The concern I have with what this map editor did is that if one were to follow his lead, all ski trails would disappear from OSM's hiking maps (including the network of trails at the Olympic Ski Center). That's not beneficial for the average hiker. Encountering a trail, or trail-junction, where the map shows none only serves to convince the hiker their map is incomplete.

      There are situations where ski trails should not be shown on hiking maps. The best example is a ski route crossing a lake. Having that appear on a hiking map is silly. I have added ski trails running across Avalanche Lake, Lake Colden, and Flowed Lands, but they do not appear in OSM's hiking maps (only its ski maps).

      In OSM, a path's characteristics are described using tags (meta-data). So it's easy to specify if a trail's main purpose is for skiing but also supports hiking (or not). Some map publishers, that use OSM, can render the trails using different line styles or colors to identify its characteristics. Worst case, you add "Ski" to its name to make it plain for all to see. This is what was done for Whale's Tail Ski Trail, Mr. Van Ski Trail, Van Hoevenberg Ski Trail (the ski trail running alongside the hiking trail from approximately Phelps Brook to Indian Falls) and Avalanche Pass Ski Trail.

      If I don[t hear back from adkbenb by mid-week, with a convincing explanation for why the changes are an improvement, I intend to revert it all back to its previous state. In its current form, its less useful and more confusing.


      Only slightly related but does anyone know if DEC designated campsites were added at Scotts Pond and Wallface Ponds? Adkbenb added them but overlooked to indicate (in the meta-data) if the sites were official or not. Given how little traffic that trail sees, I'd be surprised the DEC established sites there. However, I have not hiked it in many years, so maybe I'm wrong.
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      Comment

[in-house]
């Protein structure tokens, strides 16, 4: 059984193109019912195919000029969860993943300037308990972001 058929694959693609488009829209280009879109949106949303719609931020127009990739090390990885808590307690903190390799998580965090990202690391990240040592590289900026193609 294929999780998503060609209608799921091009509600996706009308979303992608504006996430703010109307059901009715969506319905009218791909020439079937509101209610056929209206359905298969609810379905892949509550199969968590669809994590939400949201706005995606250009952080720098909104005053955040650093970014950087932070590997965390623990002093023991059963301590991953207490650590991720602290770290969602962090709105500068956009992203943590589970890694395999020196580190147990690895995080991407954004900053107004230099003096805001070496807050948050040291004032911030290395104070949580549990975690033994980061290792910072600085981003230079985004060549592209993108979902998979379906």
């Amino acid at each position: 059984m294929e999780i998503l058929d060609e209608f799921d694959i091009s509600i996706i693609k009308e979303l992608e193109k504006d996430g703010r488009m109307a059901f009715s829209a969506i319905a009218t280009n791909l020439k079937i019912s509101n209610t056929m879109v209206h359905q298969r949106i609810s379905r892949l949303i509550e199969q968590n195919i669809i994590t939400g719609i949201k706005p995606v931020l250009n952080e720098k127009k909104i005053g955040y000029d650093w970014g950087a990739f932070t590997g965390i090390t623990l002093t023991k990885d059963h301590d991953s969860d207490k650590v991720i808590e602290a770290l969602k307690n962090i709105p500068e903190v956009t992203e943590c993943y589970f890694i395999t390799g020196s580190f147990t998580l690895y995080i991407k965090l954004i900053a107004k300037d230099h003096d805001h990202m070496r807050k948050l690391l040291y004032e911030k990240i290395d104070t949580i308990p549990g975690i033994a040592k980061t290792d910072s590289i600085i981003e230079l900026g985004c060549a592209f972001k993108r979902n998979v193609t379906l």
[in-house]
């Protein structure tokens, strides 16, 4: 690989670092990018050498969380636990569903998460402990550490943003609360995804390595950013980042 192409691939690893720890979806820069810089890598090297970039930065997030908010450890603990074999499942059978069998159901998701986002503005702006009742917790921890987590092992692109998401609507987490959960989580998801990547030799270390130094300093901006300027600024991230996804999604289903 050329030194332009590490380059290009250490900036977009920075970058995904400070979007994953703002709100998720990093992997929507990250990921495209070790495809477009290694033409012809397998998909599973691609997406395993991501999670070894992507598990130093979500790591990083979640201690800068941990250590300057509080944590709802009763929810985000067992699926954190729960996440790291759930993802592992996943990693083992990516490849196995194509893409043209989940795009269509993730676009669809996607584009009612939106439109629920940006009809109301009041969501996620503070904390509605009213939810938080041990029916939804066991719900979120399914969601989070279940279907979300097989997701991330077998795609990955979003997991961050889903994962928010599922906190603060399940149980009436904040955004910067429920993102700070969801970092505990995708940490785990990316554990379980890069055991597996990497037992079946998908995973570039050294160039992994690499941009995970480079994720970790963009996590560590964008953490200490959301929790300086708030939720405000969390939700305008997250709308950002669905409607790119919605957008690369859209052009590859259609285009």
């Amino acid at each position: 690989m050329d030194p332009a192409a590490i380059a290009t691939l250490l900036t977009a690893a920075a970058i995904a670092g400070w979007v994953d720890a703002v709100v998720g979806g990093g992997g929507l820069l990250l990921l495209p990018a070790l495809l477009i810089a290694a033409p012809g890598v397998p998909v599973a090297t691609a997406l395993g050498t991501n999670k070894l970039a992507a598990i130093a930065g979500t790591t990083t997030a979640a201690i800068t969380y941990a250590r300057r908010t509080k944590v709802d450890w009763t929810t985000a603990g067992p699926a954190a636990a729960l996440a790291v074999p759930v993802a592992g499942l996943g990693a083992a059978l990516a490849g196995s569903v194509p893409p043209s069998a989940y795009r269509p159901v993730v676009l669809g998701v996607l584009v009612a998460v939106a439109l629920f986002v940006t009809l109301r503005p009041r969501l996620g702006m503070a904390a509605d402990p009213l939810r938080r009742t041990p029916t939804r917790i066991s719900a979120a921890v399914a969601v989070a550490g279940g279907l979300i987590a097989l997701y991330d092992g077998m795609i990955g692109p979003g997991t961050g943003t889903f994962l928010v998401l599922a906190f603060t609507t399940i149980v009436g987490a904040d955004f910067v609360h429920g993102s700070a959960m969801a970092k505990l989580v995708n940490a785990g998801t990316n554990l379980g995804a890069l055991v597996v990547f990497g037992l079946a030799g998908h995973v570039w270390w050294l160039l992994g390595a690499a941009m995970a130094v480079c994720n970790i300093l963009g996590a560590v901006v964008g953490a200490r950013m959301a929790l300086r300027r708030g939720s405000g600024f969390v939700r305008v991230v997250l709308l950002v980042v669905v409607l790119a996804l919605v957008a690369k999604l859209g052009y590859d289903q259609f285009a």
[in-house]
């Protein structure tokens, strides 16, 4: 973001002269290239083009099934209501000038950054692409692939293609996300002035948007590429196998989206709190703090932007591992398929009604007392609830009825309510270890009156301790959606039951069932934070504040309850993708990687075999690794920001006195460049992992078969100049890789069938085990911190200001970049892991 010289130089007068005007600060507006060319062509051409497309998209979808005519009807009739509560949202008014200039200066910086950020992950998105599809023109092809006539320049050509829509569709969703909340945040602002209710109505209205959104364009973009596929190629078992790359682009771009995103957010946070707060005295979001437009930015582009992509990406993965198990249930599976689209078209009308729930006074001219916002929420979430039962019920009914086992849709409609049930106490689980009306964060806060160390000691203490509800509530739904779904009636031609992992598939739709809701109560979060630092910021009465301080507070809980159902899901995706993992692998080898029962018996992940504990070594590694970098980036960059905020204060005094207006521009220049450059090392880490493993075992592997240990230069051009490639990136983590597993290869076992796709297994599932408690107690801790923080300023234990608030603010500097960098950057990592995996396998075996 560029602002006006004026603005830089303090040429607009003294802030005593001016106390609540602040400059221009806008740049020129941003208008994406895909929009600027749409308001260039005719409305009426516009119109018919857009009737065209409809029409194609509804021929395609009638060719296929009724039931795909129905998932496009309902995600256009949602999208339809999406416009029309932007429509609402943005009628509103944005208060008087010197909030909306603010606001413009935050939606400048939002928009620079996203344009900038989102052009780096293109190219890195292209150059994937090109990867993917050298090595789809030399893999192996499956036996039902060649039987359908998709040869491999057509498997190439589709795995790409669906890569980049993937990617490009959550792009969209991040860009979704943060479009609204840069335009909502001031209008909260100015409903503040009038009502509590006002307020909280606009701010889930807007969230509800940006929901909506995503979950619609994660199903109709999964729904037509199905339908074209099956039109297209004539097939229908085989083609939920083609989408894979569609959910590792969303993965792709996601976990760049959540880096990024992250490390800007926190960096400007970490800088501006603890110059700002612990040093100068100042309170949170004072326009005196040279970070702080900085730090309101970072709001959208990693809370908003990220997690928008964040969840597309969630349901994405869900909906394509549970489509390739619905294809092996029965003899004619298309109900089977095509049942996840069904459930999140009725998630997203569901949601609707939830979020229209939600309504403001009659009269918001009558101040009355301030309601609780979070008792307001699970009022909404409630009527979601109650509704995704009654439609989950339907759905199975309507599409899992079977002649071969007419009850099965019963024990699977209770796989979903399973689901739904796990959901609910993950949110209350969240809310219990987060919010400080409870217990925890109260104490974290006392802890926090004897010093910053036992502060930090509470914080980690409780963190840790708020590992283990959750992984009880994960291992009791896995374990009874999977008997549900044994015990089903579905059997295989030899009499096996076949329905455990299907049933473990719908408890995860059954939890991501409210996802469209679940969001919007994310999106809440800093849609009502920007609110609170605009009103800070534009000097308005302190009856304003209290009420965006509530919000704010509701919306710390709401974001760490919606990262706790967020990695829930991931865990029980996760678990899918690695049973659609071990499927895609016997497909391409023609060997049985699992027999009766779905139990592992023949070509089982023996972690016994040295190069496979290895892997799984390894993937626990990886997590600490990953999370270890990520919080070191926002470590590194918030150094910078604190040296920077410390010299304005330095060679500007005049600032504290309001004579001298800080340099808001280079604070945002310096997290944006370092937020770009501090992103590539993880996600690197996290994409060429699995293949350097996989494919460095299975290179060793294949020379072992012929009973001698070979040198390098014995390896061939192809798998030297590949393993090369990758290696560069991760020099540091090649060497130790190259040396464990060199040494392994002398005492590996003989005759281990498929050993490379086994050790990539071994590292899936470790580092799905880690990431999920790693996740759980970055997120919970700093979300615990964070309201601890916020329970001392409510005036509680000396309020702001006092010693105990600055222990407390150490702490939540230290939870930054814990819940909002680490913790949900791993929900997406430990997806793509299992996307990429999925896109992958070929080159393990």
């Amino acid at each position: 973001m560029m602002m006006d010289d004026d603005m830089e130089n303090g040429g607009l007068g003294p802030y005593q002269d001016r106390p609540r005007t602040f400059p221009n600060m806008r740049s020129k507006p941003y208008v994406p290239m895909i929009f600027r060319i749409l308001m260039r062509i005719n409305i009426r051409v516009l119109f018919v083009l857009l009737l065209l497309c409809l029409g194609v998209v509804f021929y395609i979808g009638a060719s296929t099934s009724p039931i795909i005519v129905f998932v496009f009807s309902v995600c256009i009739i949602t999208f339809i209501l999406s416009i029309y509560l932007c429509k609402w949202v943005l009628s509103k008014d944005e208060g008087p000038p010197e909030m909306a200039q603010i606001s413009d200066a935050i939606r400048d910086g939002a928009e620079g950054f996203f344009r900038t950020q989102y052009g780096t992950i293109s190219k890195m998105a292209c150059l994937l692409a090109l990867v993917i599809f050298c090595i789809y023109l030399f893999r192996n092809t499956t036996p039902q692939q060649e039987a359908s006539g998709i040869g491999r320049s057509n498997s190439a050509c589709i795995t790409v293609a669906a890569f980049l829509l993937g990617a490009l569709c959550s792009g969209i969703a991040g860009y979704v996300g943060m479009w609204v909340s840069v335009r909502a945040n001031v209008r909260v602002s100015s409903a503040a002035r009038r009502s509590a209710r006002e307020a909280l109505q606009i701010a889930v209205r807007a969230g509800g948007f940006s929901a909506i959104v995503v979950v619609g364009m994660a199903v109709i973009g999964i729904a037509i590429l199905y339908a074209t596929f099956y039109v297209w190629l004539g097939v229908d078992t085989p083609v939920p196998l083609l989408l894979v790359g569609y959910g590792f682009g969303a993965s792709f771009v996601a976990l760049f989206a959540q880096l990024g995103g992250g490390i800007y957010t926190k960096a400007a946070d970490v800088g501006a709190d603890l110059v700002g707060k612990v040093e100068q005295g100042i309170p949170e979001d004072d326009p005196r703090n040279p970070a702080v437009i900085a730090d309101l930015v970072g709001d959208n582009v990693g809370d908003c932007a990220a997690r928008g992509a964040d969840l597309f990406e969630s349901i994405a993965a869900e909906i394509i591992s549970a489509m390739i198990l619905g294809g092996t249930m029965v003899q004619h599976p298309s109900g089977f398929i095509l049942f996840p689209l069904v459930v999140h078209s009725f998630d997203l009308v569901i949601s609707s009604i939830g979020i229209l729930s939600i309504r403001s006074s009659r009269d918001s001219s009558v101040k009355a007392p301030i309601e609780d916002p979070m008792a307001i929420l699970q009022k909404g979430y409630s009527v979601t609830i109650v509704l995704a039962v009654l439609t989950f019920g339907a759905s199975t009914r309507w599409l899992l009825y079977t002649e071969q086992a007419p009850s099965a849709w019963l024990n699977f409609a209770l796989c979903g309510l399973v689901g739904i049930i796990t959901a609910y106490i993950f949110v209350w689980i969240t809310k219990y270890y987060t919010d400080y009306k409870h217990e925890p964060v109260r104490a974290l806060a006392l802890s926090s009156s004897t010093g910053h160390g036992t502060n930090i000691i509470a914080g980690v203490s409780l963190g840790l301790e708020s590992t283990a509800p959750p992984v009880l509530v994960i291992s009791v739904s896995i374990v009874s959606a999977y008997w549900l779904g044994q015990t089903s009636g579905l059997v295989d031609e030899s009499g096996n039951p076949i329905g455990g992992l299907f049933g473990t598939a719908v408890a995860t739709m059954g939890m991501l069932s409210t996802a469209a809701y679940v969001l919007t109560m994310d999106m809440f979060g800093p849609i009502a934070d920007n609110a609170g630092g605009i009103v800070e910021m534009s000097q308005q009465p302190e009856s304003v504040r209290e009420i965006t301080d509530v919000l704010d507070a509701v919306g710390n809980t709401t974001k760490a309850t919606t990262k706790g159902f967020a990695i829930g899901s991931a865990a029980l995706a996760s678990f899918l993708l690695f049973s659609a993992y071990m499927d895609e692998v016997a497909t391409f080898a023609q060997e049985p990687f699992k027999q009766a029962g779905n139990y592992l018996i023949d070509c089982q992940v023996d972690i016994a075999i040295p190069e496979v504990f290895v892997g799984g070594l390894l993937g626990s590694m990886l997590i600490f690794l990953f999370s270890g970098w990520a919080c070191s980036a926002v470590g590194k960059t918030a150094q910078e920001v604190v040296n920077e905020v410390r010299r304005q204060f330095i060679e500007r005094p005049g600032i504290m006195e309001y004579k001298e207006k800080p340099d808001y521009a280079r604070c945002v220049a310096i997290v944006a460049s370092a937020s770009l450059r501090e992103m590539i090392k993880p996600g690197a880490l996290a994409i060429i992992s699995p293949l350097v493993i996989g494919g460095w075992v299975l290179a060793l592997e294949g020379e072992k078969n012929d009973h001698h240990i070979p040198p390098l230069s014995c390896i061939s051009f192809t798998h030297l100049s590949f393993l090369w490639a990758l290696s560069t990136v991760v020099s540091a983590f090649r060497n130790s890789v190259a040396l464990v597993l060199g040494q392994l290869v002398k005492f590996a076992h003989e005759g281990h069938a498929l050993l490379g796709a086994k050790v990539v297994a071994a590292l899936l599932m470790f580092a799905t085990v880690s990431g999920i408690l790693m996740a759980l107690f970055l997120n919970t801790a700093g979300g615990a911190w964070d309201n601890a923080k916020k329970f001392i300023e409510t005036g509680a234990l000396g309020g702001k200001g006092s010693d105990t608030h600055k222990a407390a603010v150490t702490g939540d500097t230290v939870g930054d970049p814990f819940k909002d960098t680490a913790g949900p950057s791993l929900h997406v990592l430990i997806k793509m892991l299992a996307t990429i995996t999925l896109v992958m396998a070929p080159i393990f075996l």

• #4
        Have you heard back from adkbenb yet?

        I agree with your concern and support you reverting the status of the Whales Tale Ski Trail and the Wright Peak Ski Trail.

        While adkbenb's tagging may have been technically correct at some level, skiers often have to use the hiking maps, because those are the maps that are available on our devices. Many of us use devices or apps on or devices that support maps published for hiking, but not ski maps. So the tagging sometimes need to be based on a pragmatic rationale. I'm out of state and my paper maps are not, but my recollection is that many of the paper maps do not show the ski trails.

        I like how you handled, for example, the Lake Colden crossing by changing the tagging so the part of the "Lake Colden Ski Trail" that traverses land shows on hiking maps but the part on water does not. Winter hikers intending to cross the frozen lake can see the trail leading to the lake on their devices' "hiking" maps.

        It's can be confusing to everyone, summer hikers, winter hikers, and skiers alike when the map shows three trails at a junction and there are four trails on the ground. (The junction just north of Lake Colden on some maps for example.) This is a reason to show ski trails on "hiking" maps. The hiker on the ground will see the ski trail between the trees, but if it's not on their map, they could be confused and might even think they are at a different junction.